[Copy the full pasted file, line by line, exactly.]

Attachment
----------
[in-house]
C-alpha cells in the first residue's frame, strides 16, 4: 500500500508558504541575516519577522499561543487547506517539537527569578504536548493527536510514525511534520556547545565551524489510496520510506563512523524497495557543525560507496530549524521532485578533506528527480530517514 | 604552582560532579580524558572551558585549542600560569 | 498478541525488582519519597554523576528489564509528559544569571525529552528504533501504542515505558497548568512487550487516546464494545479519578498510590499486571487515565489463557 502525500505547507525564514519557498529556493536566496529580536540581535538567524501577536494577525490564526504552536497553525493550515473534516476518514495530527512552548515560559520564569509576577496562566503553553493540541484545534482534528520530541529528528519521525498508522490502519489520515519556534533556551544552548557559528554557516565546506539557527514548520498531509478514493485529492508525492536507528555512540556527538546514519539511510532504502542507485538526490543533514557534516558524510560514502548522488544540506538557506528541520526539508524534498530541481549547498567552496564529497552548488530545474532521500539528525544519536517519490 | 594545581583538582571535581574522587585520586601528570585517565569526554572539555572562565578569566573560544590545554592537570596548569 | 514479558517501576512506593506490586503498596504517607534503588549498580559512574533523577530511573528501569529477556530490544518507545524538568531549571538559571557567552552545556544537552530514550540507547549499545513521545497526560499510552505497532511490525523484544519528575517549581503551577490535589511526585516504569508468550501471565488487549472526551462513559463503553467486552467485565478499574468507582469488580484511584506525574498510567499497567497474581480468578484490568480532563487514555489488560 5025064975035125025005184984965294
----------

[in-house]
C-alpha cells in the first residue's frame, strides 16, 4: 500500500508558504541575516519577522499561543487547506517539537527569578504536548493527536510514525511534520556547545565551524489510496520510506563512523524497495557543525560507496530549524521532485578533506528527480530517514 | 604552582560532579580524558572551558585549542600560569 | 498478541525488582519519597554523576528489564509528559544569571525529552528504533501504542515505558497548568512487550487516546464494545479519578498510590499486571487515565489463557 502525500505547507525564514519557498529556493536566496529580536540581535538567524501577536494577525490564526504552536497553525493550515473534516476518514495530527512552548515560559520564569509576577496562566503553553493540541484545534482534528520530541529528528519521525498508522490502519489520515519556534533556551544552548557559528554557516565546506539557527514548520498531509478514493485529492508525492536507528555512540556527538546514519539511510532504502542507485538526490543533514557534516558524510560514502548522488544540506538557506528541520526539508524534498530541481549547498567552496564529497552548488530545474532521500539528525544519536517519490 | 594545581583538582571535581574522587585520586601528570585517565569526554572539555572562565578569566573560544590545554592537570596548569 | 514479558517501576512506593506490586503498596504517607534503588549498580559512574533523577530511573528501569529477556530490544518507545524538568531549571538559571557567552552545556544537552530514550540507547549499545513521545497526560499510552505497532511490525523484544519528575517549581503551577490535589511526585516504569508468550501471565488487549472526551462513559463503553467486552467485565478499574468507582469488580484511584506525574498510567499497567497474581480468578484490568480532563487514555489488560 5025064975035125025005184984965294